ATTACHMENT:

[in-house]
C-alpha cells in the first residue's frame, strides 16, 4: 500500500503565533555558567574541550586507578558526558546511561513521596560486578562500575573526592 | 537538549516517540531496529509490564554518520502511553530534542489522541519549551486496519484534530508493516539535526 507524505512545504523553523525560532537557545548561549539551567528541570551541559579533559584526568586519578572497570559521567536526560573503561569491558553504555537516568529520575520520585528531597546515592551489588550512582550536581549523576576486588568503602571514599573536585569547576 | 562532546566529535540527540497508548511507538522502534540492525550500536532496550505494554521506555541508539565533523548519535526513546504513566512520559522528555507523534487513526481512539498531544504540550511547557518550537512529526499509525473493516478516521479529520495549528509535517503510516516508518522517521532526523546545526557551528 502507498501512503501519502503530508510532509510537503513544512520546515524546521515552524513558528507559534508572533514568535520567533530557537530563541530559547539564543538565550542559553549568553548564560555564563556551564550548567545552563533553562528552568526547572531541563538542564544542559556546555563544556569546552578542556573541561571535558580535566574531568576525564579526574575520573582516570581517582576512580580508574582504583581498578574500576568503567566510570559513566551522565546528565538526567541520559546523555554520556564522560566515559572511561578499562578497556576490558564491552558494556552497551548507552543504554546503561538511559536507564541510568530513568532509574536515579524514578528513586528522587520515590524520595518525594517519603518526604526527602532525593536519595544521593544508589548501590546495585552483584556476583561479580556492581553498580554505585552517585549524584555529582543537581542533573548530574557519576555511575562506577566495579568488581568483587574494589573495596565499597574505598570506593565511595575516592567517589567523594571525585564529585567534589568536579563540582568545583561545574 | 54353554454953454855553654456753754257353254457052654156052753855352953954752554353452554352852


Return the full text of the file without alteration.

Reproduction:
[in-house]
C-alpha cells in the first residue's frame, strides 16, 4: 500500500503565533555558567574541550586507578558526558546511561513521596560486578562500575573526592 | 537538549516517540531496529509490564554518520502511553530534542489522541519549551486496519484534530508493516539535526 507524505512545504523553523525560532537557545548561549539551567528541570551541559579533559584526568586519578572497570559521567536526560573503561569491558553504555537516568529520575520520585528531597546515592551489588550512582550536581549523576576486588568503602571514599573536585569547576 | 562532546566529535540527540497508548511507538522502534540492525550500536532496550505494554521506555541508539565533523548519535526513546504513566512520559522528555507523534487513526481512539498531544504540550511547557518550537512529526499509525473493516478516521479529520495549528509535517503510516516508518522517521532526523546545526557551528 502507498501512503501519502503530508510532509510537503513544512520546515524546521515552524513558528507559534508572533514568535520567533530557537530563541530559547539564543538565550542559553549568553548564560555564563556551564550548567545552563533553562528552568526547572531541563538542564544542559556546555563544556569546552578542556573541561571535558580535566574531568576525564579526574575520573582516570581517582576512580580508574582504583581498578574500576568503567566510570559513566551522565546528565538526567541520559546523555554520556564522560566515559572511561578499562578497556576490558564491552558494556552497551548507552543504554546503561538511559536507564541510568530513568532509574536515579524514578528513586528522587520515590524520595518525594517519603518526604526527602532525593536519595544521593544508589548501590546495585552483584556476583561479580556492581553498580554505585552517585549524584555529582543537581542533573548530574557519576555511575562506577566495579568488581568483587574494589573495596565499597574505598570506593565511595575516592567517589567523594571525585564529585567534589568536579563540582568545583561545574 | 54353554454953454855553654456753754257353254457052654156052753855352953954752554353452554352852